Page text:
Biomedical Research on Trace Elements
Review Article
Inadequate intake of zinc exacerbates blood pressure and renal function via superoxide radical-induced oxidative stress
Hiroyuki YanagisawaTakamasa KidoShingo YogosawaOsamu SatoKensaku SakaeMachi Suka
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Volume 26 (2015) Issue 3 Pages 117-123

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Abstract

Zn-excess intake augmented blood pressure (BP) and reduced renal blood flow (RBF) and inulin clearance. The decline in inulin clearance may be due to a fall in RBF. Treatment with the nitric oxide (NO) synthase inhibitor, L-NAME, further increased BP and markedly decreased RBF in the Zn-excess condition. Inversely, administration of the exogenous superoxide radical scavenger, tempol, significantly decreased BP and substantially increased RBF in the Zn-excess setting. As a result, tempol dramatically restored BP and RBF levels seen in the Zn-excess setting to levels comparable to those observed in the control setting. These observations suggest that both an increment in BP and a decrement in RBF seen in the Zn-excess condition come from a decrement in the action of the vasodilator, NO, via the formation of peroxynitrite based upon the non-enzymatic reaction of NO with increased superoxide radical. Indeed, the activity of the endogenous superoxide radical scavenger, Cu/Zn-superoxide dismutase (SOD), was significantly decreased in the vessel wall of the Zn-excess vs. the control setting. The reduction in the activity of Cu/Zn-SOD in the Zn-excess setting was the result of Cu deficiency secondary to Zn-excess ingestion. With respect to BP, RBF, inulin clearance, L-NAME and tempol treatment and the activity of Cu/Zn-SOD, similar results were observed in the Zn-deficient setting. Thus, inadequate ingestion of Zn leads to the deterioration of BP and renal function through the oxidative stress caused by superoxide radical.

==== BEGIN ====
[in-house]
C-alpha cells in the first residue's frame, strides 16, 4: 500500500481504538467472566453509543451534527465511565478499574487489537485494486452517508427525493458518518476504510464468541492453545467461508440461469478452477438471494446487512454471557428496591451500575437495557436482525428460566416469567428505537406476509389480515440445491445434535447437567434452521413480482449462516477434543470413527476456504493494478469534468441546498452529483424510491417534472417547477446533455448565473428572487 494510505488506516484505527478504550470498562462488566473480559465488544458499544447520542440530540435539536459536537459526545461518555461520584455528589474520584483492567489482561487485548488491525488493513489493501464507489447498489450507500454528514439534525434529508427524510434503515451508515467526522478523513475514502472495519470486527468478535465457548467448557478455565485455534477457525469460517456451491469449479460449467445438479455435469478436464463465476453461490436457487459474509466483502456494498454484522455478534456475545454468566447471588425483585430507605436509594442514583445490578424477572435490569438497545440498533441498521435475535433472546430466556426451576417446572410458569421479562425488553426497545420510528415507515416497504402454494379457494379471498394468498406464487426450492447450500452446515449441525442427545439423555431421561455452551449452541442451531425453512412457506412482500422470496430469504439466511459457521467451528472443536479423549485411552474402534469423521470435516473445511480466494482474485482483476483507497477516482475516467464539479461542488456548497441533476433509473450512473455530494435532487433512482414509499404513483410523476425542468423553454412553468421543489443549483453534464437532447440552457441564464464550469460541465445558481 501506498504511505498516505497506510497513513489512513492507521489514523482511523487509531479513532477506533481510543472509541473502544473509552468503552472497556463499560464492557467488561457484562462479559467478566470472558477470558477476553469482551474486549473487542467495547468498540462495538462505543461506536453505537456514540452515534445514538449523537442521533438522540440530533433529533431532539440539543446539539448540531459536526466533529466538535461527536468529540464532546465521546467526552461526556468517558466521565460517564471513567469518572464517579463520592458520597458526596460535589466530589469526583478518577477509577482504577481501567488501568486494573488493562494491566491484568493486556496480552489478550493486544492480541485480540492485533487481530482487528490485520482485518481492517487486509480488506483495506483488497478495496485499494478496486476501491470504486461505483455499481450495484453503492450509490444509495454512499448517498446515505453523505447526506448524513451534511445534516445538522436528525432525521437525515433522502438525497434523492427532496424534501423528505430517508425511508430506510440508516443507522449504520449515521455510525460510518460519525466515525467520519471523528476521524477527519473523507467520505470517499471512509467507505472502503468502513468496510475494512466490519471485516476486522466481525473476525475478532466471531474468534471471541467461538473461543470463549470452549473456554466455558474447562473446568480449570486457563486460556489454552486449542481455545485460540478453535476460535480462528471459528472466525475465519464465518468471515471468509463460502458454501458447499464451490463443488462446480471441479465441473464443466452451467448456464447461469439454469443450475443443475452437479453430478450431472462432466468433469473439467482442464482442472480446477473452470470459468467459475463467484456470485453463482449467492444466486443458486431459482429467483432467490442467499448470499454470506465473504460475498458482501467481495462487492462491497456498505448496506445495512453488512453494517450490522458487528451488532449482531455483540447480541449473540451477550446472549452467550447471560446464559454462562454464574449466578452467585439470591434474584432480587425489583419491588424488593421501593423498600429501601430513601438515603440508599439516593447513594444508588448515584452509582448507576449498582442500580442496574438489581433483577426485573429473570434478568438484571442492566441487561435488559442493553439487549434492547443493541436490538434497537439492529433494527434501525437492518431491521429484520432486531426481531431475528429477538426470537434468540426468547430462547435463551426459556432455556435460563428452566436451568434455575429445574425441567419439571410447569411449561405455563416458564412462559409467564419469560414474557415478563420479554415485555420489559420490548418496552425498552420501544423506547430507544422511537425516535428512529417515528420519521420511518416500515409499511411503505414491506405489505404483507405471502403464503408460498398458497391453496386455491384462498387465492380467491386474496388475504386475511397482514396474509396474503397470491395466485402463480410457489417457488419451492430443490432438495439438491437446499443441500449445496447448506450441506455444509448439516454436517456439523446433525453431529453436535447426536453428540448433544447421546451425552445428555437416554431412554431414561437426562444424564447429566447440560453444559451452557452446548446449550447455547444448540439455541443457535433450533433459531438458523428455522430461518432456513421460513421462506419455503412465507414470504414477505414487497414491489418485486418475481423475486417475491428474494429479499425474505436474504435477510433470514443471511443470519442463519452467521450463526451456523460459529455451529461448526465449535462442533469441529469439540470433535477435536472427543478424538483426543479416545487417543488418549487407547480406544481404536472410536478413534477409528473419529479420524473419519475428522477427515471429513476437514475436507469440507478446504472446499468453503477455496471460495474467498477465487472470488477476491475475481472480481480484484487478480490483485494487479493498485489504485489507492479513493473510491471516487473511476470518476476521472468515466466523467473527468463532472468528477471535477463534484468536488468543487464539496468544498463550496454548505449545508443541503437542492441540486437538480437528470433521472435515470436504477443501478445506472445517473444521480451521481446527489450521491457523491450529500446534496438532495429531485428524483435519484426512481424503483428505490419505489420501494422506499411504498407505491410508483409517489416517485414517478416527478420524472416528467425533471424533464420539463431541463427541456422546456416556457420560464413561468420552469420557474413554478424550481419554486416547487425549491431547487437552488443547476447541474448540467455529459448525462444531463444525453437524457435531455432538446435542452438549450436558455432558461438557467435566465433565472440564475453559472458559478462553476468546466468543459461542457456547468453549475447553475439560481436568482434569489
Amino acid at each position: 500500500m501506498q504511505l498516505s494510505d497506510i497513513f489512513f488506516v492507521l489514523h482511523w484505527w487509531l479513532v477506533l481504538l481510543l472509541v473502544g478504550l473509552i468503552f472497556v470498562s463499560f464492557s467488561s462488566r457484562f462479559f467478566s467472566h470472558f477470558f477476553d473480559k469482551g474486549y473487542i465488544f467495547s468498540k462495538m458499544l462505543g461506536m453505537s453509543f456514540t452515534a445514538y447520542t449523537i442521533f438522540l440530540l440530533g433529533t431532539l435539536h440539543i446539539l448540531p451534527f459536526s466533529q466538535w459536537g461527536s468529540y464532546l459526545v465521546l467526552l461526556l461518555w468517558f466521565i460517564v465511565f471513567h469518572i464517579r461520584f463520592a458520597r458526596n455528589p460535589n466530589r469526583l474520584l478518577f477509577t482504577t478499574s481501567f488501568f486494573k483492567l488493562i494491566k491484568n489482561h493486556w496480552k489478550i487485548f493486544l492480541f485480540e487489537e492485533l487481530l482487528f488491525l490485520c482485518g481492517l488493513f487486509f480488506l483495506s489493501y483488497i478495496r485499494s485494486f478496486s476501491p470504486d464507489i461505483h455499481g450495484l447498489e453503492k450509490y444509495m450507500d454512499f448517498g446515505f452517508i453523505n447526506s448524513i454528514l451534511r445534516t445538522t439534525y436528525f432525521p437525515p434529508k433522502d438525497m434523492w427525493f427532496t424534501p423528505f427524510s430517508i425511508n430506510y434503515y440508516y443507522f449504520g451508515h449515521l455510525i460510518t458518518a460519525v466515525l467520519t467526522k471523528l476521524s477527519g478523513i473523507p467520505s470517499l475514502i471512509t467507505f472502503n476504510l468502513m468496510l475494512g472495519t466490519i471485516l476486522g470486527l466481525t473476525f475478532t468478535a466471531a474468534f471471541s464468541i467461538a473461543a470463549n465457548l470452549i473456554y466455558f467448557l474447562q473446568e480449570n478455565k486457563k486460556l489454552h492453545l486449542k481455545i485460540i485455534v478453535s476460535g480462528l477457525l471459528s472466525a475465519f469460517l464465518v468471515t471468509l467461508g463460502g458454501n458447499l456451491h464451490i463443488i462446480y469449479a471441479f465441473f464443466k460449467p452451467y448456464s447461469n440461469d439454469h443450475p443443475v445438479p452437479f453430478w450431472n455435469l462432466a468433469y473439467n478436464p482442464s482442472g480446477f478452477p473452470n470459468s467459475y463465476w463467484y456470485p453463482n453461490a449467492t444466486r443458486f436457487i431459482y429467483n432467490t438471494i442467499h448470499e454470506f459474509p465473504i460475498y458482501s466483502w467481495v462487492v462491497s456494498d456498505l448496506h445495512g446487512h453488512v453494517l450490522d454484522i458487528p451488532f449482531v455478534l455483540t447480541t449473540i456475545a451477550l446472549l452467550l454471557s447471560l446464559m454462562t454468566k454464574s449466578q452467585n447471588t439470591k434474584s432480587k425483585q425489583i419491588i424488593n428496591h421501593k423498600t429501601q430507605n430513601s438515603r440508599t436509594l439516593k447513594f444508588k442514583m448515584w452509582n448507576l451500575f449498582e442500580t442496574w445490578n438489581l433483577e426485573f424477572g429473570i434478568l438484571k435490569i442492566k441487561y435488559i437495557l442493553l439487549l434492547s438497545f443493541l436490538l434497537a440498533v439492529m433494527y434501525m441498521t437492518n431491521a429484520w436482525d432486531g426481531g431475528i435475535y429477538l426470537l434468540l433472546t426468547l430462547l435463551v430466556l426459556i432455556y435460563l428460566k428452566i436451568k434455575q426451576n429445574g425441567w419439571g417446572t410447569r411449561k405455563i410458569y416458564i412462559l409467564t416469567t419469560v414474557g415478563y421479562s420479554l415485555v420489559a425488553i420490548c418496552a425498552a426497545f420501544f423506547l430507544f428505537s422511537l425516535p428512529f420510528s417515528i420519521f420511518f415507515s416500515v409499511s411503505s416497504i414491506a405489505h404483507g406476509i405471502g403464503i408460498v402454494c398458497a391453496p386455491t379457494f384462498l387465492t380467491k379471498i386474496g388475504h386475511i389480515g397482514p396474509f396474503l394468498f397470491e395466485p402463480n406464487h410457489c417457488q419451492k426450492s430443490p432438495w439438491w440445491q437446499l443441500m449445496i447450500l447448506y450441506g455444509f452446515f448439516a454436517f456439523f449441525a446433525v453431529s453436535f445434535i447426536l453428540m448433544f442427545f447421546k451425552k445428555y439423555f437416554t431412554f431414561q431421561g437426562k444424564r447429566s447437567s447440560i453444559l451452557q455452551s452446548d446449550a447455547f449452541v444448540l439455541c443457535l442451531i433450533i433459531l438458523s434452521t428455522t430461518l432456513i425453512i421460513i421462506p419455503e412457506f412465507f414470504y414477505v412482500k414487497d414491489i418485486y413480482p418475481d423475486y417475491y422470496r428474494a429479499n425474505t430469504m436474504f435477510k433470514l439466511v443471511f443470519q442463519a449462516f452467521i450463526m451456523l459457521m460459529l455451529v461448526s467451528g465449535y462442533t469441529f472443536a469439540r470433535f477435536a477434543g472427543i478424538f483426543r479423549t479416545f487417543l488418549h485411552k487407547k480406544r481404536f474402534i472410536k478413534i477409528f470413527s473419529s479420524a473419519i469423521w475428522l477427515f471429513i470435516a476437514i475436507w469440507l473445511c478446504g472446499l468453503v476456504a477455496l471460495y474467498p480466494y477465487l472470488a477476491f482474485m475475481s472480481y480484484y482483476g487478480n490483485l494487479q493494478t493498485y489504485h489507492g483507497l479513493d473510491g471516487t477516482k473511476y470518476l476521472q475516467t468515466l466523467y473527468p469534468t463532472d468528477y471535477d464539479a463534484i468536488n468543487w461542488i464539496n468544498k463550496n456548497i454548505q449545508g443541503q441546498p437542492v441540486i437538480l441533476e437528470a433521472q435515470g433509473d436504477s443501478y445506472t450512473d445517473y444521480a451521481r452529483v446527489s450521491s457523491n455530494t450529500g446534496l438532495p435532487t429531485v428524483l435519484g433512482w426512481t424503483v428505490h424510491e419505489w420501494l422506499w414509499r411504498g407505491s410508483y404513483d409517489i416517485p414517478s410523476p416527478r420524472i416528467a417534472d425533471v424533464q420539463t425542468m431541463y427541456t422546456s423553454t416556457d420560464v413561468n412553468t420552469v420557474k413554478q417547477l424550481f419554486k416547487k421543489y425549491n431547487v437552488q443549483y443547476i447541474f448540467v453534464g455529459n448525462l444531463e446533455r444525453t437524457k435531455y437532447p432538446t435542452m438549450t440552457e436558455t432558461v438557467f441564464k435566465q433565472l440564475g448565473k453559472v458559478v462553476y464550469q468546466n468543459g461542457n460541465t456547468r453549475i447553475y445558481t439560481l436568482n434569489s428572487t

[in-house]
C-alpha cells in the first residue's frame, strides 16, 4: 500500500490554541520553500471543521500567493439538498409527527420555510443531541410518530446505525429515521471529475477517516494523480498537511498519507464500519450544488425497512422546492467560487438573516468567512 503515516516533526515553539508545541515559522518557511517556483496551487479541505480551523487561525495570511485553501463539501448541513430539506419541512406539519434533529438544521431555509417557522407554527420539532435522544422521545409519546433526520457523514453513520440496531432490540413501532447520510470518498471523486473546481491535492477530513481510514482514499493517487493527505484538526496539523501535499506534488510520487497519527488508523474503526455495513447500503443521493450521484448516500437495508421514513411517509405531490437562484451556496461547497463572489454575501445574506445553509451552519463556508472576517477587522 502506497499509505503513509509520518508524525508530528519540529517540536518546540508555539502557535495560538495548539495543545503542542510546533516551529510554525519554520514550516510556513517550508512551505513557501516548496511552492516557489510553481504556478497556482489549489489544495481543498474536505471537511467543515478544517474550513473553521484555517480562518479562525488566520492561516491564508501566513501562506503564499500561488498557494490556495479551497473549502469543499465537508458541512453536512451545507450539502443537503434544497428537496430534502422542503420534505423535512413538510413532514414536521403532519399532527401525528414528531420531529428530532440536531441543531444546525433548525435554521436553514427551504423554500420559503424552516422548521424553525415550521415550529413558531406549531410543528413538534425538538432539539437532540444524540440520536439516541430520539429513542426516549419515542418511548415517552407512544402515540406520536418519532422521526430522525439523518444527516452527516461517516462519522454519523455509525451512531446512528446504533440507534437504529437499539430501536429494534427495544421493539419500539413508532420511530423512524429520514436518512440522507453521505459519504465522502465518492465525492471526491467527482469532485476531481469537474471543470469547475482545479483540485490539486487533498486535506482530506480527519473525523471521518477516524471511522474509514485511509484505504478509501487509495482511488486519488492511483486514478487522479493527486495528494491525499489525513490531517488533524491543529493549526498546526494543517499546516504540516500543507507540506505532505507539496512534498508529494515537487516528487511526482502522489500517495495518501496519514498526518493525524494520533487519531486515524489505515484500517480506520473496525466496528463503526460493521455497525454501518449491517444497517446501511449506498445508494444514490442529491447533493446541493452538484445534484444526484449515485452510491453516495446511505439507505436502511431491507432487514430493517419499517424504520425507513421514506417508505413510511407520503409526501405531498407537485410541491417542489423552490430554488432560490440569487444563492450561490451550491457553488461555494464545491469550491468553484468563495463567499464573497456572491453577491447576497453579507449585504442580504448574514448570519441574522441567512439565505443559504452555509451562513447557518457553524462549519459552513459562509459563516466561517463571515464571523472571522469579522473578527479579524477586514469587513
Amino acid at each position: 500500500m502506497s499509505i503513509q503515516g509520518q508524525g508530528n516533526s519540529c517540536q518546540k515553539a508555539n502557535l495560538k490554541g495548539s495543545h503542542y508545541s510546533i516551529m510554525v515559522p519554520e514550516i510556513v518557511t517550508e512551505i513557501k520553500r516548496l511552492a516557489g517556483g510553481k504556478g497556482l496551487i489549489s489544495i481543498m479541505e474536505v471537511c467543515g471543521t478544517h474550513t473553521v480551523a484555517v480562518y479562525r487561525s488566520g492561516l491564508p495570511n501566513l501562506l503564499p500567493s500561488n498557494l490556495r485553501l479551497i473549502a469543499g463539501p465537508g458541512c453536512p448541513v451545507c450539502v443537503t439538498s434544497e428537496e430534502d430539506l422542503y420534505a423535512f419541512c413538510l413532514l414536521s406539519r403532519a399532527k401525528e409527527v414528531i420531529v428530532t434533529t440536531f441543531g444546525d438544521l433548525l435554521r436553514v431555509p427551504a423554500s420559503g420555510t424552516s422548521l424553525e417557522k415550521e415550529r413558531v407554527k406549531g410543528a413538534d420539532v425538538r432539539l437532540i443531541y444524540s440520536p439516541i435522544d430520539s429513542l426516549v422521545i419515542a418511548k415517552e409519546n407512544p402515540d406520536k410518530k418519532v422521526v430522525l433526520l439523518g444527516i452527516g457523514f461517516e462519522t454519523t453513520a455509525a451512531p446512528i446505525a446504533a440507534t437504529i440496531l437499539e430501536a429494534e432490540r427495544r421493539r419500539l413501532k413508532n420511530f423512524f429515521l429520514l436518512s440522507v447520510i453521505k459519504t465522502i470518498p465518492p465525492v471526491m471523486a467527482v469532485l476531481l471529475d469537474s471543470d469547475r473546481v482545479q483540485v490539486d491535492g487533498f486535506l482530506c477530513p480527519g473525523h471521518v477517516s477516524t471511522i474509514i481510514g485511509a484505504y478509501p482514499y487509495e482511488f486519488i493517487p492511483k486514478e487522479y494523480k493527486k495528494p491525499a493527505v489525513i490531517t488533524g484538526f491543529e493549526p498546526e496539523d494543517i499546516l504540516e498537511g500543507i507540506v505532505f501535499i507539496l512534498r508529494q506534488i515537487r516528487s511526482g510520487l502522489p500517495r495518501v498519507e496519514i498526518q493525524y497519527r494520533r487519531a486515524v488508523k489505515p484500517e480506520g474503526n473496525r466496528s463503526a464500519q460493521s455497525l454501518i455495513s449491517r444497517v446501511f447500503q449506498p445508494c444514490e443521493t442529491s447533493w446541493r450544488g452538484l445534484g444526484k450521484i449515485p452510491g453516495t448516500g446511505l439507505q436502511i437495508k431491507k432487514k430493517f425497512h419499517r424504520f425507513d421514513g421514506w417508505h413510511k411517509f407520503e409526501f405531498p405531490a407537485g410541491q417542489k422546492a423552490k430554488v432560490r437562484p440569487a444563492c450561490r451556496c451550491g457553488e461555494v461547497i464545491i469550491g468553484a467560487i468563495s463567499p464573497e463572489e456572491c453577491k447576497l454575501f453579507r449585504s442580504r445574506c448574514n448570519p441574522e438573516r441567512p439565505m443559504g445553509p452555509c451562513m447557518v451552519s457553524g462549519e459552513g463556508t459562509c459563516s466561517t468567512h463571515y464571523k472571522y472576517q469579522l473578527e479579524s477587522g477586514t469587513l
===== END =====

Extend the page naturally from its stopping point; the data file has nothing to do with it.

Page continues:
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© 2015 by Japan Society for Biomedical Research on Trace Elements
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